Manitoba PC Leader Brian Pallister and his wife, Esther, enter his party's election victory party in Winnipeg, Tuesday, April 19, 2016. THE CANADIAN PRESS/John Woods

Manitoba Premier Brian Pallister looks back on career before stepping down Wednesday

WINNIPEG — Manitoba Premier Brian Pallister plans to leave office Wednesday and have the Tory caucus choose an interim leader.

Pallister, who announced his intention to step down earlier this month, said he has decided to leave well before the Progressive Conservative leadership vote Oct. 30.

Part of the reason, he says, is a desire to ensure the race does not become divisive.

“The dangers of not leaving (this week) are that false allegations will be made about me trying to influence the outcome (of the leadership vote),” Pallister said in an interview with The Canadian Press.

“And I have not, in any way, shape or form,” he said. “I have only spoken two weeks ago to my cabinet and caucus and said, ‘I will be neutral. I wish you well. I would encourage you to make sure that this is a contest among friends.’”

So far, former health minister Heather Stefanson, former member of Parliament Shelly Glover and Tory backbencher Shannon Martin have announced plans to run for leader.

In a wide-ranging interview about his political career, Pallister indicated regret over some of his government’s handling of the COVID-19 pandemic, but expressed optimism that the party will rebound from low polling numbers.

Pallister became leader in 2012 and quickly built up memberships and donations. Four years later, he took the party from the opposition benches to the largest majority government in a century. The Tories were re-elected in 2019.

Never one to avoid confrontation, he froze wages of public-sector workers, cancelled a planned payment to the Manitoba Métis Federation for its support of hydroelectric projects, and butted heads with the board at Manitoba Hydro until members resigned en masse.

Pallister offered an anecdote to explain his approach to politics. He said he went to a voter’s home in 1992 and found a man in a chair who said he was content to stay on welfare and not look for work.

“‘Now I’ve answered your questions, what are you going to do for me?”’ Pallister recalled the man saying.

“I said, ‘If you can stand up, I’ll kick you in the ass, and get (expletive) out the door and go look for a job.”

“‘He says, ‘I’m not voting for you.’ And I said, ‘I’m not after the lazy vote, and if I’ve got to buy your vote, keep it.’

“And I’ve lived by that.”

Pallister’s achievements include a cut to the province’s sales tax and a brief end to a decade of deficits. Then the pandemic hit, which resulted in more red ink — and a drop in opinion polls.

The government placed restrictions on public gatherings and forced some businesses to close, but at times resisted calls from physicians for tougher measures.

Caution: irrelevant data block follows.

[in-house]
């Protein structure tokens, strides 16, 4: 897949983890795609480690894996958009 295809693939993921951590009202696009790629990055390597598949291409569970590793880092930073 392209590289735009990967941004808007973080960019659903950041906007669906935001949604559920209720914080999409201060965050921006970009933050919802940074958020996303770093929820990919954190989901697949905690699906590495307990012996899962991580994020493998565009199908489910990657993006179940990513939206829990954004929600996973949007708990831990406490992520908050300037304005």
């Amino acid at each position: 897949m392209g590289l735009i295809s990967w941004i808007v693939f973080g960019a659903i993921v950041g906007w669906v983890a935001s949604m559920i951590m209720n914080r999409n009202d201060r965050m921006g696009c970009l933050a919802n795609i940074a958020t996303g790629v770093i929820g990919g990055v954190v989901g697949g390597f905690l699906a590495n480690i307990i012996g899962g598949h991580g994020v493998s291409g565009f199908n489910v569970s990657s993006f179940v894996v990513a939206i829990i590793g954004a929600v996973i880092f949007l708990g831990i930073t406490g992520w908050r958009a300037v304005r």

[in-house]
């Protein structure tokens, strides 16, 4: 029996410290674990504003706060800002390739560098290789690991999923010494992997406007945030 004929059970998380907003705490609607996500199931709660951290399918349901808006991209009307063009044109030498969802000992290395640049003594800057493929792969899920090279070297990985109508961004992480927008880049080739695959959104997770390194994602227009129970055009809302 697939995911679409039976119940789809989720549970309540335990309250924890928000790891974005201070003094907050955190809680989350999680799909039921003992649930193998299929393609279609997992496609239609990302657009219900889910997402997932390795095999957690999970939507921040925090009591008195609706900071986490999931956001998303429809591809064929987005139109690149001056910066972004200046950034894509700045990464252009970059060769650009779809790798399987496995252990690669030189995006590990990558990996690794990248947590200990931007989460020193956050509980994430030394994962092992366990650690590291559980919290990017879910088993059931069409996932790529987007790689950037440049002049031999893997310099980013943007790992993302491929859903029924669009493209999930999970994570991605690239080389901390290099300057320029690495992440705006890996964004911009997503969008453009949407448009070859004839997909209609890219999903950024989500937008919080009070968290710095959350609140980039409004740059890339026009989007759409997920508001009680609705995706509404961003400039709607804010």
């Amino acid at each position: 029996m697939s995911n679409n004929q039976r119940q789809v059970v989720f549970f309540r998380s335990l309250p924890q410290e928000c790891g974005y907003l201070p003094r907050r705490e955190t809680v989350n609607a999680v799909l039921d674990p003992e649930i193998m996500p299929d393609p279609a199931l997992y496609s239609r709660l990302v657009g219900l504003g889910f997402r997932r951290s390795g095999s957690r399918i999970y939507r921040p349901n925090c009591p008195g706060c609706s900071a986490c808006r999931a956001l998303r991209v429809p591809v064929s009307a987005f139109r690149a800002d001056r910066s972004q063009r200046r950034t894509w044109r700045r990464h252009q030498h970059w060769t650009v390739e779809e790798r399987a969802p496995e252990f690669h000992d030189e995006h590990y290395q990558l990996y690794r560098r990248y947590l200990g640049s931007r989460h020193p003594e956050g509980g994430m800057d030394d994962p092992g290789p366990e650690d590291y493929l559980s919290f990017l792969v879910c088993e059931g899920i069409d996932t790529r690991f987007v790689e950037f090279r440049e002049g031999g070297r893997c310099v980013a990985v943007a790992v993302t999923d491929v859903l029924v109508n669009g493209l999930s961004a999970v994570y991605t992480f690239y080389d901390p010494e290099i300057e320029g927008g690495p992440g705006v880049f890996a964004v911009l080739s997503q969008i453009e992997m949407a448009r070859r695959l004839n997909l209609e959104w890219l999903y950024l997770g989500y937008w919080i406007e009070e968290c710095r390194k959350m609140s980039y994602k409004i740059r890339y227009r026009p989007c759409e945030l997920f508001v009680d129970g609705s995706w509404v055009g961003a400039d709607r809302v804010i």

Case numbers spiked in the second and third waves. Manitoba sent dozens of intensive care patients to other provinces and has to date recorded the second-highest per-capita death rate from COVID-19 behind Quebec.

Pallister said he rued lifting restrictions when certain vaccination or case-count targets were met, only to have to reimplement them as numbers grew again and the more-transmissible Delta variant emerged.

“The problem is the (targets) weren’t high enough, and that’s the regret,” said Pallister, adding there was pressure in caucus.

“I’m probably, let’s just say, more cautious than most of my colleagues on this stuff.”

In early August, Pallister apologized for comments he made after two statues on the legislature grounds were toppled in protest over the deaths of indigenous children in residential schools. The premier said people who came to Canada did not come to destroy but to build, and Indigenous leaders criticized him for downplaying the harmful effects of the schools.

Pallister also ran into criticism for his plan to eliminate elected school boards. Some people eyeing a leadership run have said they won’t go ahead with that.

Opinion polls in recent months suggest Tory support has plummeted, but Pallister said he’s not deterred by polls two years out from the next election.

“If you’re worried about being popular all the time, you might back away from challenging decisions on major public policy issues.”

Tory fortunes are in a good position to rebound along with the post-pandemic economy, he suggested.

Before the pandemic, Manitoba had stronger growth in private-sector capital investment than most provinces, provincial statistics show. Statistics Canada data indicates average weekly earnings have increased from a year ago, despite COVID-19.

Pallister also points to the fiscal turnaround as a major accomplishment. Two bond rating agencies had lowered Manitoba’s credit rating after years of deficits under the former NDP government. Ratings have since stabilized.

The premier admitted to weakness on the communications front. Looking back, he said, he could have done a better job getting people on board before announcing changes to education, health care and other programs. “We have to do a better job of getting third-party support.”

Pallister plans to stay on as a legislature member for a short time. Once he’s fully retired, he wants to return to financial planning, spend more time with family and exercise more.

“I’m really looking forward to getting fit again … and when you’re 67, you’ve got to work at it.”